Great Moments in Mad Men: Season 3

Great Moments in Mad Men: Season 3


Season 6 of Mad Men is fast approaching and over the course of the season I’ll be documenting all the great moments in each episode. I’m sure they’ll be plenty to choose from.

Before that I’ve compiled a list from each season because let’s face it, there are some doozies. Take a peek and refresh your memory on what we’re in for come Sunday April 7th.

Disclaimer: If you haven’t caught up through season 5 I wouldn’t recommend reading the lists.



Roger offered up some pretty useless advice on marriage last season and it’s only fair that Don return the favor to viewers. He and Sal fly to Baltimore to meet with their London Fog clients. Upon arrival they play the roles of “Bill” and “Sam” in the attempt to pick up some fine ladies.

Don succeeds as always with a flirtatious flight attendant who plays dumb and makes her way to his room. But before that Don has some very sage wisdom to offer up about martial life. When she confesses before they get down and dirty that she is engaged and Don could be her last chance he simply says, “I’ve been married a long time, you get plenty of chances.” Look out ladies we have another Romeo on our hands. If that doesn’t sweep you off your feet nothing will.



Don Draper + aviators = cool. That’s all you need to know. Here is the birth of the classic image they play with dramatic music on AMC when the screen flashes, “Up next, an all new episode of Mad Men.”  For as scummy as Don Draper is when you get down to it he still can look amazing and smoke a cigarette like none another.

Plus on top of looking cool he is seeking out his next prey behind those dark pair of glasses. He sets his sights on Sally’s elementary teacher Miss. Farrell. As you may recall she puts up a valiant fight but who could resist that handsome devil?




It should really be no surprise that Sally Draper is a regular Brian Flanagan given that her father can make a drink on the fly with ease. While at a country club party thrown by Roger and Jane he wanders off and finds a random old guy in an abandoned bar. This old fella is none other than Conrad Hilton but Don only finds that out much later.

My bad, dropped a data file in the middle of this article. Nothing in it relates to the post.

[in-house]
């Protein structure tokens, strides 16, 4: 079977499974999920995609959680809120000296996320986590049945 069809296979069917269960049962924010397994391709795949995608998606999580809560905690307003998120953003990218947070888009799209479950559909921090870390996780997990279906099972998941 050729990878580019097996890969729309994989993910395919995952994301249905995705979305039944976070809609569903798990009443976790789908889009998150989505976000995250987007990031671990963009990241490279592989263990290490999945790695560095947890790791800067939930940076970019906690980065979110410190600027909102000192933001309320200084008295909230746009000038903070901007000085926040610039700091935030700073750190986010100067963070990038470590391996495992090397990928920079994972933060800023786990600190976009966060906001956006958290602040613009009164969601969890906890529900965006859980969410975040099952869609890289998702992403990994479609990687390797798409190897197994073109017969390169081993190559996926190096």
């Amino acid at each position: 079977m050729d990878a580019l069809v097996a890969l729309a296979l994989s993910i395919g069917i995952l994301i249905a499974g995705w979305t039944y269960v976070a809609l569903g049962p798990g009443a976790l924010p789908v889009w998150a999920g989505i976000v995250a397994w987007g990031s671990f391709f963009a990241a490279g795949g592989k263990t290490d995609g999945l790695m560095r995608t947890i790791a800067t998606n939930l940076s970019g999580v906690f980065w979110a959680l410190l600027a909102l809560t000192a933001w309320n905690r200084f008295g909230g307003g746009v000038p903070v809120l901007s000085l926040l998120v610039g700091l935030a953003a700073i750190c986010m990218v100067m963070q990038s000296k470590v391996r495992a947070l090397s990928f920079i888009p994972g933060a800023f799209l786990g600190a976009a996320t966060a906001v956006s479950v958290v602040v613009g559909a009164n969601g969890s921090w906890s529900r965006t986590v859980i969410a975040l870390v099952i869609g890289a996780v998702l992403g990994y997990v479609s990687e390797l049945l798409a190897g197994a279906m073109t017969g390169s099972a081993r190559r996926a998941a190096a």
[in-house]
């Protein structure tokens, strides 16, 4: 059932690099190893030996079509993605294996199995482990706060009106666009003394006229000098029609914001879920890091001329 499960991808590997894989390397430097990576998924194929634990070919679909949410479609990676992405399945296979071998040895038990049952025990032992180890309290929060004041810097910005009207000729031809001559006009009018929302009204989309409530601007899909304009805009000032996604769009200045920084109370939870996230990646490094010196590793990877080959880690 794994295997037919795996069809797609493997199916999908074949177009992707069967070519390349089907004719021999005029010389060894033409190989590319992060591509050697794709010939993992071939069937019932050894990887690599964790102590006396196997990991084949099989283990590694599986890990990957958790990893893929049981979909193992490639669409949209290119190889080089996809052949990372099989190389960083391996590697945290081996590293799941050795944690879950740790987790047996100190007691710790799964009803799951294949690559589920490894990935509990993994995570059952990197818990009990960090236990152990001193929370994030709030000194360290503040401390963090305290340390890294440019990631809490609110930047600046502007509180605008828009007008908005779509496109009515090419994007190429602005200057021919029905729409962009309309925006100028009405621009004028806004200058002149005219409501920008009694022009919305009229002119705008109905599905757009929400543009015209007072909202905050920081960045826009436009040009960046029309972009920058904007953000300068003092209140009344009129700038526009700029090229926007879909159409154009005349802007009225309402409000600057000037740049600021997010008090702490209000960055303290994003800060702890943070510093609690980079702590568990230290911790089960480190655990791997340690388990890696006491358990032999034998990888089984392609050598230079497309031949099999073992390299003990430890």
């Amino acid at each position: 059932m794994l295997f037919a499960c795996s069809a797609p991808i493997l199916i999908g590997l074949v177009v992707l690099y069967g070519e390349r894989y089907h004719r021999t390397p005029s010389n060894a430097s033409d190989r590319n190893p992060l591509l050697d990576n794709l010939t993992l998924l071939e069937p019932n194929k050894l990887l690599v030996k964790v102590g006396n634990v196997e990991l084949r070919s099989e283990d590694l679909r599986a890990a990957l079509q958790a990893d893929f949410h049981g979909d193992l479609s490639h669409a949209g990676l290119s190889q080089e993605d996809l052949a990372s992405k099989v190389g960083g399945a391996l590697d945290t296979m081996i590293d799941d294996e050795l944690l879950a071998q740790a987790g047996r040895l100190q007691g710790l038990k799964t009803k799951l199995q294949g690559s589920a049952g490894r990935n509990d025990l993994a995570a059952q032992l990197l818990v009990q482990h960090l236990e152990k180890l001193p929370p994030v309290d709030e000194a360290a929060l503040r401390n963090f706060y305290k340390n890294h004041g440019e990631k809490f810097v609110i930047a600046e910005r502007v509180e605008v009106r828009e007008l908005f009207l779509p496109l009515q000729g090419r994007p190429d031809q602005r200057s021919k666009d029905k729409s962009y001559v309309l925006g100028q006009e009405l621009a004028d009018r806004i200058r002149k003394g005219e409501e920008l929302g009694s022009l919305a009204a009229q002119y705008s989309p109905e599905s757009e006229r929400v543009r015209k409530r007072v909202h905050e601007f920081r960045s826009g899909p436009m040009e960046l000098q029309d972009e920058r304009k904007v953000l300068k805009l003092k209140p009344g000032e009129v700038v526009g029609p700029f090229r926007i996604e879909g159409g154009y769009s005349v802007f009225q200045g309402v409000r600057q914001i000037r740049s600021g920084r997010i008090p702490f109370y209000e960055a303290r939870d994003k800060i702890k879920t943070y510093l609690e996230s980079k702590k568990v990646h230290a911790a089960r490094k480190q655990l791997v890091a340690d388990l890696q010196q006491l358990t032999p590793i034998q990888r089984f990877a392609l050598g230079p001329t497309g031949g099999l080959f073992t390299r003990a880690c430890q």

Don doesn’t have time to waste and without skipping a beat he improvises an old fashioned with the sub-par selection in the bar. This small encounter leads to a major storyline for the rest of the season. Without his alcoholic tendencies things could have gone very different in season 3 and maybe Sally wouldn’t be so talented.




It’s hard to find touching moments in a show like Mad Men when everybody is constantly smoking, drinking and leaving their morals behind. However, once and a while there are times when the sweetness of characters comes out. Here we have Sally and her Grandpa Gene eating ice cream.  Being that he has health issues Betty tries to steer him away from the likes of ice cream and salt. He takes this opportunity to indulge in both…at the same time.

He tells Sally she can do what she wants regardless of what her mother tells her. It’s clear as time goes on that Sally may have some issues but with a mother like Betty who can blame her. It’s no wonder she loved Grandpa Gene so much and had a difficult time with his death. Even as he is giving Sally kudos he can’t help but be a classic old man and refer to his daughter as previously being fat in a way that almost crushes how sweet he just was. The fun just never ends. The scene ends on an eerie note as he says he can smell oranges, something people often smell before they die. At least he got some ice cream.

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Here we have the never ending education in history that Mad Men provides us. We live in a time when men are expected to be involved and present for every aspect of childbirth. So seeing a scene of Don and a father to be waiting in a room for the arrival of their newborn feels unfamiliar to say the least.

Don pops a squat and watches the boob tube while the other dude just takes a nap. Before this they wrestle with a vending machine that provides all nervous fathers to be cigarettes! Thinking of a time when you could smoke in a hospital is as anerving as learning that doctors used to perform surgery in their suits. And of course he and Don take the time to admire a cute young nurse. You know, since their wives are away.



I don’t think anybody will ever forget when Guy’s foot gets run over by a lawn mower and while that was disgustingly shocking it’s really Joan that shines. Sad part is that it’s her last day and after she spent years making the office function this takes over as her final memory. With a doctor husband she wastes no times trying to fix Guy’s blood gushing foot, however it is that you do that.

We see her at the hospital with a blood covered dress (still making it work I might add)  in need of  Dr. Pepper. Mad Men’s strength in dialogue lies in the conversations between just two people. When Joan and Don get together it’s always captivating. He arrives a the hospital and seems genuinely grateful for her help and sad to see her go. Then she delivers one of my favorite lines from the show, “But that’s life, one minute you’re on top of the world next minute some secretary’s running you over with a lawnmower.”